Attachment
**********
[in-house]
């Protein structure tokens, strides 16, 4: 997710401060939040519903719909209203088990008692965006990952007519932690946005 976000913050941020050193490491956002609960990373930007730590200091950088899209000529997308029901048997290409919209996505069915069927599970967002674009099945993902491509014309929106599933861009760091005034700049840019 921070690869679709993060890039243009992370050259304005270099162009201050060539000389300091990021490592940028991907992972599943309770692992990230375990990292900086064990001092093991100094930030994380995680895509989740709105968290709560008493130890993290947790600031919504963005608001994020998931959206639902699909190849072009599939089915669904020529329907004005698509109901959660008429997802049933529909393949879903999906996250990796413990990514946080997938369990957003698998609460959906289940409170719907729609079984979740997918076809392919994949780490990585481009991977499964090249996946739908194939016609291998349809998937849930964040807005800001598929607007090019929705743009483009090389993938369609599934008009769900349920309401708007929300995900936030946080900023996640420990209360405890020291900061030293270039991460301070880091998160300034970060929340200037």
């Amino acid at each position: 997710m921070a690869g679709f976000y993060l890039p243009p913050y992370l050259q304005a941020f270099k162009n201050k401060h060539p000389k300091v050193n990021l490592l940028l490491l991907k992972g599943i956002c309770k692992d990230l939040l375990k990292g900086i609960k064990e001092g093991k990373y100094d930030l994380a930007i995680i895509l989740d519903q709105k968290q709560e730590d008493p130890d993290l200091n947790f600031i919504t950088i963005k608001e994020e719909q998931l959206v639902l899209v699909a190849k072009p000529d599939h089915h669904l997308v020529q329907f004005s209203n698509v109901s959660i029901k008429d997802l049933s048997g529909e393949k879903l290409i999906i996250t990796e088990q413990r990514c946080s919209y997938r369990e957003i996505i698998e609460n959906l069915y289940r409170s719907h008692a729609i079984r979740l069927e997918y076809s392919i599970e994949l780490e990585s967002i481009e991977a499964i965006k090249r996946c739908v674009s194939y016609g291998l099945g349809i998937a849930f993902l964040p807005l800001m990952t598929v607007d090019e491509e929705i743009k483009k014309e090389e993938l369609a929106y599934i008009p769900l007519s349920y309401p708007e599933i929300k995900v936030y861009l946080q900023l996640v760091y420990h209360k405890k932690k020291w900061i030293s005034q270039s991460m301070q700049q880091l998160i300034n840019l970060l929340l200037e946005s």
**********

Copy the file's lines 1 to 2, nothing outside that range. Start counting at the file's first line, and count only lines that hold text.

[in-house]
């Protein structure tokens, strides 16, 4: 997710401060939040519903719909209203088990008692965006990952007519932690946005 976000913050941020050193490491956002609960990373930007730590200091950088899209000529997308029901048997290409919209996505069915069927599970967002674009099945993902491509014309929106599933861009760091005034700049840019 921070690869679709993060890039243009992370050259304005270099162009201050060539000389300091990021490592940028991907992972599943309770692992990230375990990292900086064990001092093991100094930030994380995680895509989740709105968290709560008493130890993290947790600031919504963005608001994020998931959206639902699909190849072009599939089915669904020529329907004005698509109901959660008429997802049933529909393949879903999906996250990796413990990514946080997938369990957003698998609460959906289940409170719907729609079984979740997918076809392919994949780490990585481009991977499964090249996946739908194939016609291998349809998937849930964040807005800001598929607007090019929705743009483009090389993938369609599934008009769900349920309401708007929300995900936030946080900023996640420990209360405890020291900061030293270039991460301070880091998160300034970060929340200037």